What challenges do you feel are unique to indigenous small business owners? 

Indigenous business owners overcome so much just to get themselves to the playing field that most people have the privilege to start at. It’s not only that our resources are slim, our locations are distant, and support systems nearly non-existent, but our ideology as Native people polarizes our community between traditional beliefs and capitalistic beliefs. I find myself struggling with these thoughts often and there are not many other Native-owned businesses to look up to. Our current generations are paving the way for the success of the next generation. 

How do you engage with the community and how do they engage with or help your business?

We know that our business would be nothing without the support of the community and because of that we are always finding ways to connect. We find connections through pop-ups, workshops, speaking engagements, collaborations, and our own events hosted in our store. It’s easy to be buried in work and to cut yourself off from society but I always find it rewarding to make people-connection part of the job.

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What are your proudest moments? 

I have always clashed with systems that have been branded “normal'' and exclude minority voices and underrepresented communities. Many major events operate this way and, instead of conforming to fit their expectations, I created my own events and opportunities to get my brand out there. I hosted fall release events for four years from 2014-2018, and gave myself a fashion runway to show upcoming OXDX drops. These events brought native artists, models, photographers, and community members together to enjoy a night of creative vision. This event branched out to Santa Fe during their infamous Santa Fe Indian Market, where I held this fashion show and Indigenous small business market as a totally separate event that I called “OFF-MARKET.” During our last year hosting this event, I showcased a couture collaboration with world renowned fashion designer Jamie Okuma, and I consider that night one of the highlights of my career.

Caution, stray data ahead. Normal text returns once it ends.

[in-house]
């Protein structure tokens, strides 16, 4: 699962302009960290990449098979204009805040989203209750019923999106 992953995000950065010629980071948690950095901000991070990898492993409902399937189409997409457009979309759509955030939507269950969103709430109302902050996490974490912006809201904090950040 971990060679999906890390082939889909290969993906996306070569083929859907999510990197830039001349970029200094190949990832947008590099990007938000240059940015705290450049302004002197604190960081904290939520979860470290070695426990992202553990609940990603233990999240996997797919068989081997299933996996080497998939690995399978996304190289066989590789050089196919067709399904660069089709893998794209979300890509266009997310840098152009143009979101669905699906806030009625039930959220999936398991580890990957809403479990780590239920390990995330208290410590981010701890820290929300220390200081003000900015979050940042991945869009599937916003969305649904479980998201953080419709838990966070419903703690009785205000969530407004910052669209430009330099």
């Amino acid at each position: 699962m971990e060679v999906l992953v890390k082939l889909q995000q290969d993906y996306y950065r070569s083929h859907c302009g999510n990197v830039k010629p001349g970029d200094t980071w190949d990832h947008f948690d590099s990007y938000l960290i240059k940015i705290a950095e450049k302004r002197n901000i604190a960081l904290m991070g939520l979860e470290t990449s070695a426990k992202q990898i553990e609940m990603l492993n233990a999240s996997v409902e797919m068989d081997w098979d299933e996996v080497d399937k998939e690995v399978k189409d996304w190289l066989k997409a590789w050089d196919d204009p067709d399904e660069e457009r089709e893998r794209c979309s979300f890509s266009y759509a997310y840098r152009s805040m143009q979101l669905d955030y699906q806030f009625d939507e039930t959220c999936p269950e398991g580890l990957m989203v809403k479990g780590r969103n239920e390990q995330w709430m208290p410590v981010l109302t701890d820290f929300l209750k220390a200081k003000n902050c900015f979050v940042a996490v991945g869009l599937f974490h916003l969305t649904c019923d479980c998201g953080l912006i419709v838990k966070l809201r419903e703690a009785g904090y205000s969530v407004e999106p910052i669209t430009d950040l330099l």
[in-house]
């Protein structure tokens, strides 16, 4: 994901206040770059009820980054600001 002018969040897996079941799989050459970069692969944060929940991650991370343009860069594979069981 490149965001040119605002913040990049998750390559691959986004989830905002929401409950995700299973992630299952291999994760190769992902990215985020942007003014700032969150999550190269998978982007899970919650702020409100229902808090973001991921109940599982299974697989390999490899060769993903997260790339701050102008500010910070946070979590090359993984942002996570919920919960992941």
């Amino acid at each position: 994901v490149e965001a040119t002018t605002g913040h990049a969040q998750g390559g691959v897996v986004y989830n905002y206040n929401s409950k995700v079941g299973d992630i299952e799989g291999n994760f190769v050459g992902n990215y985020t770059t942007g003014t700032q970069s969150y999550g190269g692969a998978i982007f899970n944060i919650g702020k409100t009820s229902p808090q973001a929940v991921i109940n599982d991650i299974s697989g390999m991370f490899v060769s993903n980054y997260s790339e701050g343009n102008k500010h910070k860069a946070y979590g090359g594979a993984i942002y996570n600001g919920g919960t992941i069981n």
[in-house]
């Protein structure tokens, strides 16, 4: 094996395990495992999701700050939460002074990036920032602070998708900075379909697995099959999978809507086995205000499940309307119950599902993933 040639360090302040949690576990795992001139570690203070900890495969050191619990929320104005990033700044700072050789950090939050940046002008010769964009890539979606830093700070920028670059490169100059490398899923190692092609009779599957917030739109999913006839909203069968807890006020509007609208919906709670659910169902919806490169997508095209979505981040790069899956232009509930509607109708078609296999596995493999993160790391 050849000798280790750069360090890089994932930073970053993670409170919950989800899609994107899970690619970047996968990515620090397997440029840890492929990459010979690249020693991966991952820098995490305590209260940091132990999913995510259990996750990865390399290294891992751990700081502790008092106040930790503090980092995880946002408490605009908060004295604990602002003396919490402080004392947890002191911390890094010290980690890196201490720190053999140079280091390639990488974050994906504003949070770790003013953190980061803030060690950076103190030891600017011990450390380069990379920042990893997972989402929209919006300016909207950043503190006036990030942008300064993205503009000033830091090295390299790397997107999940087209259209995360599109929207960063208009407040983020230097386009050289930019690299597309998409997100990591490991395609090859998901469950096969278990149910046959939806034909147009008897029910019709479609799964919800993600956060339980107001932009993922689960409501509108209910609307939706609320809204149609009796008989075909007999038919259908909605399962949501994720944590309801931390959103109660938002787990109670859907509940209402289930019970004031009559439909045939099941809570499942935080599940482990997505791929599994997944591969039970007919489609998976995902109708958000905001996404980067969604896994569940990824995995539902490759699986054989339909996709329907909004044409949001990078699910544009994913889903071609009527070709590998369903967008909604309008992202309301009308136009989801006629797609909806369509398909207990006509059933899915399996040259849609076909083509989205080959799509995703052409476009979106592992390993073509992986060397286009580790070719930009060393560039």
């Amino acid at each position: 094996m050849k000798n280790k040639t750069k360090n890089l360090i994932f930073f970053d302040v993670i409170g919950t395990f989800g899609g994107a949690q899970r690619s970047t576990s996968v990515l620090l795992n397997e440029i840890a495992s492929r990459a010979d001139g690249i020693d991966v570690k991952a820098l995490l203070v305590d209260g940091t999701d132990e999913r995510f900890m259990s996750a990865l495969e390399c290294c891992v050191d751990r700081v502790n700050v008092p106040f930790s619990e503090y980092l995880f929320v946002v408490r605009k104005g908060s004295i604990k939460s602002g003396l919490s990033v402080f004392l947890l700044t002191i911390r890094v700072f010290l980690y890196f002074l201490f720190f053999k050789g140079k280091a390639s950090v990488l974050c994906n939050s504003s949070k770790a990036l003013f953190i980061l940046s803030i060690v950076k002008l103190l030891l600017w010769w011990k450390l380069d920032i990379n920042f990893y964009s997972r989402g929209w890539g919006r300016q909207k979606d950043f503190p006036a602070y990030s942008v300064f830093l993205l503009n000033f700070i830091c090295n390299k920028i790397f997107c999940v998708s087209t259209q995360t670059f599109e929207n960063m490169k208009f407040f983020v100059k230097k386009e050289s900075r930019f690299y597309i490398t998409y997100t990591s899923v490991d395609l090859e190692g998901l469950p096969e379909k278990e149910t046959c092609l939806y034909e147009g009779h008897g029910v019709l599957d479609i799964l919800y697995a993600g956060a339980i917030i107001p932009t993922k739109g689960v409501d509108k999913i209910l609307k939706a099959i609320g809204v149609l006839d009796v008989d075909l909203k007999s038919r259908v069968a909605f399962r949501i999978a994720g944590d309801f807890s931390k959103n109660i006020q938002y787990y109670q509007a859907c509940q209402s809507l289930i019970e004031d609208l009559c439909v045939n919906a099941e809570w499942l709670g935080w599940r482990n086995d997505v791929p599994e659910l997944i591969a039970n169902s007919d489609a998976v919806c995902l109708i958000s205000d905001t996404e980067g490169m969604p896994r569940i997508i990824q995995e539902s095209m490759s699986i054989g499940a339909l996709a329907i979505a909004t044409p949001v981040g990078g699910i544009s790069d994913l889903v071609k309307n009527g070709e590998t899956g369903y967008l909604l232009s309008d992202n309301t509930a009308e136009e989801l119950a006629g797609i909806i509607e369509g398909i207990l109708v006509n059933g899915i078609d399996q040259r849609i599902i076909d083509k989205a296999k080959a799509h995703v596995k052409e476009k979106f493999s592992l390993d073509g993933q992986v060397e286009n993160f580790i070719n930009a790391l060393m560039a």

What are the next big plans you have for your business? 

My partner, Allie Stone, and I have turned our attention into building a flagship location in Tempe. We want this space to serve as a storefront, office, and warehouse location where we can host events, pop-ups for small businesses, and educational opportunities for those interested in starting their own business or learning the screen printing process. We do these on a micro level at the moment, but really want to scale it up to serve as many people as possible. 

When you’re having a tough day, who or what inspires you to keep going?

The creative energy of Native people is undeniable and a lot of the world is beginning to see that. There are friends of mine who have been working for years in their industry that I’m now seeing collaborate with amazing organizations and major level brands. They’re killing it! And that representation breathes new life in me always.

What advice would you give to other business owners just starting out? 

I want people to not feel ashamed or stupid for asking questions. Be a constant student, even into your old age. No one knows everything. 

What’s your “power song” and why? 

That’s something that’s always changing! But I’d say, at the moment, it’s anything from Indigenous DJ duo “The Halluci Nation”, anything from hardcore band Turnstile, or “Take Back The Power” from the Interrupters.